A new study of the so-called education "disadvantage gap" has discovered poorer students in England are up to three A-Level grades behind more affluent peers.
Researchers from Education Policy Institute (EPI), who produced the findings, say that poorer students are attaining lower GCSE grades, then fewer and lower qualifications between the ages of 16 and 19, creating a disadvantage gap.
According to their analysis, poorer students begin A-Level or vocational courses behind their more affluent peers, and continue to fall behind, with poorer students up to five grades behind in some areas.
Attainment gap hasn't changed since 2017
The EPI conducted its research by looking at students' free school meal status during their last six years of school, along with their attainment, based on qualifications and grades between the end of secondary school and by the age of 19.
The provisional findings indicate that, across all types of qualifications, poorer students are the equivalent of three A-Level grades behind more affluent students. The gap was larger for A-Levels than in the case of vocational qualifications.
There were regional differences across England, however, with poorer students in North Somerset, Stockton-on-Tees and Knowsley on Merseyside found to be around five A-Level grades behind.
In many areas of London, meanwhile, poorer students were actually found to have similar attainment with richer peers or even be slightly ahead of them.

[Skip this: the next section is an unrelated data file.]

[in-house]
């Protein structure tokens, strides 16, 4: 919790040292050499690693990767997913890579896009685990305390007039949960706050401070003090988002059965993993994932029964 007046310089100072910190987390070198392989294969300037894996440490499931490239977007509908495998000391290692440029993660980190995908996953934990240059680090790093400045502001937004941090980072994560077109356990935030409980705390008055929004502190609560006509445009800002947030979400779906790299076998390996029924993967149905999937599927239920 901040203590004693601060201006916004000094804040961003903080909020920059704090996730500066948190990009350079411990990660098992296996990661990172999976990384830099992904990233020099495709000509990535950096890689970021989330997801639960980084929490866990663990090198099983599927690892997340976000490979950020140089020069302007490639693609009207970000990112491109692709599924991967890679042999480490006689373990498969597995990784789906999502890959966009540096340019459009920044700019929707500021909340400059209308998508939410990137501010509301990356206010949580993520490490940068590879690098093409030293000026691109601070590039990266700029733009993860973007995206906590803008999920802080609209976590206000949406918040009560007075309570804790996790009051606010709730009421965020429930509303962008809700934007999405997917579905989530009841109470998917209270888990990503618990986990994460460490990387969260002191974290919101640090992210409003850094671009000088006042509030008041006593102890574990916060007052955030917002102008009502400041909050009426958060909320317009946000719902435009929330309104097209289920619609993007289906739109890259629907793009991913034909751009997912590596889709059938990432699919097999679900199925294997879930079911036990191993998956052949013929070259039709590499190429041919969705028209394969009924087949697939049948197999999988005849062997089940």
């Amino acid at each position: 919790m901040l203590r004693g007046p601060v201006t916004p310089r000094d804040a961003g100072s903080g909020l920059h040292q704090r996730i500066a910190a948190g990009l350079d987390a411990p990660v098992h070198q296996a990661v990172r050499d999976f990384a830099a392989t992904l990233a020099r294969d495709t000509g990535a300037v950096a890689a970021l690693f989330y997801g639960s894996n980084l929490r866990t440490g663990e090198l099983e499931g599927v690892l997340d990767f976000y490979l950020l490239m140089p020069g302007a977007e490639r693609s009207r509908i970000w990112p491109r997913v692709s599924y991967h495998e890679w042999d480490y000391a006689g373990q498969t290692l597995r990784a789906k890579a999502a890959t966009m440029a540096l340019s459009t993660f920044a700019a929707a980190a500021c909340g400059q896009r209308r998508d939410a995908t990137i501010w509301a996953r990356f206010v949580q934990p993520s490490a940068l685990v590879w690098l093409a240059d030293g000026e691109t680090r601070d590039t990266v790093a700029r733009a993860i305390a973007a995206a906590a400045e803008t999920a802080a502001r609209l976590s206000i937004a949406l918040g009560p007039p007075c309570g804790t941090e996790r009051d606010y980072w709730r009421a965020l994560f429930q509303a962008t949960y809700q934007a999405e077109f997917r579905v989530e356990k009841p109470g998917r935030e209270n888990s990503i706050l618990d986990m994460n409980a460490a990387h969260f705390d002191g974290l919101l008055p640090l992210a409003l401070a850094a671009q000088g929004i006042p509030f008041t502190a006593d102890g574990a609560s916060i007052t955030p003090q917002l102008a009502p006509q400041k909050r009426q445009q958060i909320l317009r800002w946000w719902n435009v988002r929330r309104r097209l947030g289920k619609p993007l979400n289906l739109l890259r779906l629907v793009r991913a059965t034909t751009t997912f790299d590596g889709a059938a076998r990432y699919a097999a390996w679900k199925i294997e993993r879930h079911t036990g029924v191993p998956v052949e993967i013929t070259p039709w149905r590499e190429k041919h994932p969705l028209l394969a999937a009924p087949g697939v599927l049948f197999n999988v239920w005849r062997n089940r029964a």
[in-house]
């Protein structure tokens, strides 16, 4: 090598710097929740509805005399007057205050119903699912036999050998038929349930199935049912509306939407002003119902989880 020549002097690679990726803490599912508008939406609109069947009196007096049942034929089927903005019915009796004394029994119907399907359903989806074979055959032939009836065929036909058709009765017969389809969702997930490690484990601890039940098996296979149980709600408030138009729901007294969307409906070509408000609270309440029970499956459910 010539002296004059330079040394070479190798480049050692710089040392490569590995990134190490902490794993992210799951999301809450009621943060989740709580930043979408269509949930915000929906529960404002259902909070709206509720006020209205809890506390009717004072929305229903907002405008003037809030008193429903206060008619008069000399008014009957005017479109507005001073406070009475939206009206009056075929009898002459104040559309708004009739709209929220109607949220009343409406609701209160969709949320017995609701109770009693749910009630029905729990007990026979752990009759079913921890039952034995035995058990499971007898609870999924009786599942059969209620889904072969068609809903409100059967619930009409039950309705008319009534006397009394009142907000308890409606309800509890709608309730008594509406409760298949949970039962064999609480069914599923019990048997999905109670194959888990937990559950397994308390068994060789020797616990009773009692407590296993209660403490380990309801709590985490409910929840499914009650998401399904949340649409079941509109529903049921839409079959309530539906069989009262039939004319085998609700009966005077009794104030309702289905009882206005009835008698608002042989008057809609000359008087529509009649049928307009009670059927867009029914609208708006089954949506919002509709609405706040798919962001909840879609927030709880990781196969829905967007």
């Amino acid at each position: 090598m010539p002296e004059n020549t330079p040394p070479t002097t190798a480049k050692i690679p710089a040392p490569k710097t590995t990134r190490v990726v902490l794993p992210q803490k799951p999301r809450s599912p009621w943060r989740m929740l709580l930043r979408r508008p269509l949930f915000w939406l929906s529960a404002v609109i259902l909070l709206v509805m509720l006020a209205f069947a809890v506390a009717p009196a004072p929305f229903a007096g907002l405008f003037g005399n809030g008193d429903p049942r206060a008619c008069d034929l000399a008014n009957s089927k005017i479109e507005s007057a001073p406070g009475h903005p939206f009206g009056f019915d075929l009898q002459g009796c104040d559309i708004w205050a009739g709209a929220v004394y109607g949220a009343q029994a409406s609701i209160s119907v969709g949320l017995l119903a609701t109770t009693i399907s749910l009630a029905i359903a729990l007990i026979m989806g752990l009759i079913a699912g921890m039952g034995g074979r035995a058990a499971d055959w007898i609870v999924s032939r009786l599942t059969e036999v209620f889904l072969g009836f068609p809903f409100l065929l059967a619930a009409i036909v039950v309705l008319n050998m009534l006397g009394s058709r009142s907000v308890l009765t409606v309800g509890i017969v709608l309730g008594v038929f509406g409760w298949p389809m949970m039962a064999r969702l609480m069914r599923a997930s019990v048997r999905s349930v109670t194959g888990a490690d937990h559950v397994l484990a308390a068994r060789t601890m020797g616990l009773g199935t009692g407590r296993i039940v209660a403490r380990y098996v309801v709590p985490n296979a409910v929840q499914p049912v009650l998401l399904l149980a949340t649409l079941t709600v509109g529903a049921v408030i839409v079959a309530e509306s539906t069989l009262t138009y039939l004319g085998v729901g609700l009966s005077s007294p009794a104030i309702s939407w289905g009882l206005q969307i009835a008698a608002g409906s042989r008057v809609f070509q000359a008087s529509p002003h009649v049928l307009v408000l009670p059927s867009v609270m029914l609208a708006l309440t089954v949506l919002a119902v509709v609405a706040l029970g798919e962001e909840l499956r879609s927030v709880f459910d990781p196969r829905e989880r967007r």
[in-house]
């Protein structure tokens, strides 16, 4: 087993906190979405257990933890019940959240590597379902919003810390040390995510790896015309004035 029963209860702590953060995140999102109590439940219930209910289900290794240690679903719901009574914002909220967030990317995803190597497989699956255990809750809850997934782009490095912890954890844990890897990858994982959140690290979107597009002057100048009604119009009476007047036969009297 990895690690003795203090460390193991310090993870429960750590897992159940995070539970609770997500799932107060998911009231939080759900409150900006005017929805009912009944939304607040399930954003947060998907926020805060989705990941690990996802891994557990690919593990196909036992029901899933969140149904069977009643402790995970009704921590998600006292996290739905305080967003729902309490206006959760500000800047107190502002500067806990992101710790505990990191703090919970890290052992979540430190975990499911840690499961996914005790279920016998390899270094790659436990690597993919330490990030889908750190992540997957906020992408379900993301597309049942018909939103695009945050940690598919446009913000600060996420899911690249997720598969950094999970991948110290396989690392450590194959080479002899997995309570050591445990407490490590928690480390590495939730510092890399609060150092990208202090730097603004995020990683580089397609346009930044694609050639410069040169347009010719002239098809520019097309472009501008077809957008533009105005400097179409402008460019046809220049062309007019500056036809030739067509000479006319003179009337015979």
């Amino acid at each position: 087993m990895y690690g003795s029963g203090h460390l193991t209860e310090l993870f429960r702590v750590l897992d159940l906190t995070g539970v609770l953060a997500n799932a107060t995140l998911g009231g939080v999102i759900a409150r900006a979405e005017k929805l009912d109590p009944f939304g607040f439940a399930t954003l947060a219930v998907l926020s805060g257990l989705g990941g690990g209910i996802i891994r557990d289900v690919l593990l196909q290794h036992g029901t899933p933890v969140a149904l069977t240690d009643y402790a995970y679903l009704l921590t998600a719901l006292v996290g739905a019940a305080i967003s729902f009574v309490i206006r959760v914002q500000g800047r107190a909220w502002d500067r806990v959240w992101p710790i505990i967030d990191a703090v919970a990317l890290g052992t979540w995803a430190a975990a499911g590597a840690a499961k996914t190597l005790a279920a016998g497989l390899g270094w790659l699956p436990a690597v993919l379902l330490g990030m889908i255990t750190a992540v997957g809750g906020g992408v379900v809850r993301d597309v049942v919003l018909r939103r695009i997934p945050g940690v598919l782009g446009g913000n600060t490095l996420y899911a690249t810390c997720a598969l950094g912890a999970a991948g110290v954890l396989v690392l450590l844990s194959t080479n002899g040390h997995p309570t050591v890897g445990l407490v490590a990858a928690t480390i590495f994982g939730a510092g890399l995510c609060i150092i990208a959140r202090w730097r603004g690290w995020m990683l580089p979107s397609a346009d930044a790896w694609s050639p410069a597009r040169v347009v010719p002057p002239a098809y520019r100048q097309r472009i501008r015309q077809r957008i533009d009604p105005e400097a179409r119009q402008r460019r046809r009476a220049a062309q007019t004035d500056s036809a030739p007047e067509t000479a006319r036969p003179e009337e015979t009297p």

The big gap can be explained by the fact that students from less affluent backgrounds already have lower grades at the end of their GCSEs, while these student are also more likely to take fewer and lower level qualifications beyond GCSEs.
The researchers noted that there has been no process in closing this attainment gap between 2017 and 2019, with the impact of the pandemic likely to worsen the situation.
Sam Tuckett, senior researcher at the EPI, told the BBC: "For the very first time, this exploratory research gives us a clear understanding of how disadvantaged sixth form and college students are progressing with their learning compared to their peers.
"Our findings demonstrate very plainly that deep-seated inequalities follow poorer teenagers from school through to sixth form and college, and continue to widen further compared to otherwise similar students, as they work towards their qualifications."